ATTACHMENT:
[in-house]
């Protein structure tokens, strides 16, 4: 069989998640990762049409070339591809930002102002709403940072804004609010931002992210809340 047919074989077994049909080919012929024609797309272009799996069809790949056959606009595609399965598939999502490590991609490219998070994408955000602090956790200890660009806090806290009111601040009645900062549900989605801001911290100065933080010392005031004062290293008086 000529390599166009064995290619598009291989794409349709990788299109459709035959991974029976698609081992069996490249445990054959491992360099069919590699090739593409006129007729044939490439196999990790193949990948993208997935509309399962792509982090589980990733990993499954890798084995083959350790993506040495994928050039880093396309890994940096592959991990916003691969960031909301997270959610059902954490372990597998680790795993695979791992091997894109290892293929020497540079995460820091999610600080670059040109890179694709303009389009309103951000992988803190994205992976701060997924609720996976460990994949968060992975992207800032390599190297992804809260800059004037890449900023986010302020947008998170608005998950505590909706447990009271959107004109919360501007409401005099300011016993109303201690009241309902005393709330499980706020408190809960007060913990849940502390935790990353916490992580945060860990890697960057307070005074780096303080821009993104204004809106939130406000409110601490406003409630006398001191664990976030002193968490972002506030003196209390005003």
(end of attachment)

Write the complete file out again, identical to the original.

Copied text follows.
[in-house]
């Protein structure tokens, strides 16, 4: 069989998640990762049409070339591809930002102002709403940072804004609010931002992210809340 047919074989077994049909080919012929024609797309272009799996069809790949056959606009595609399965598939999502490590991609490219998070994408955000602090956790200890660009806090806290009111601040009645900062549900989605801001911290100065933080010392005031004062290293008086 000529390599166009064995290619598009291989794409349709990788299109459709035959991974029976698609081992069996490249445990054959491992360099069919590699090739593409006129007729044939490439196999990790193949990948993208997935509309399962792509982090589980990733990993499954890798084995083959350790993506040495994928050039880093396309890994940096592959991990916003691969960031909301997270959610059902954490372990597998680790795993695979791992091997894109290892293929020497540079995460820091999610600080670059040109890179694709303009389009309103951000992988803190994205992976701060997924609720996976460990994949968060992975992207800032390599190297992804809260800059004037890449900023986010302020947008998170608005998950505590909706447990009271959107004109919360501007409401005099300011016993109303201690009241309902005393709330499980706020408190809960007060913990849940502390935790990353916490992580945060860990890697960057307070005074780096303080821009993104204004809106939130406000409110601490406003409630006398001191664990976030002193968490972002506030003196209390005003």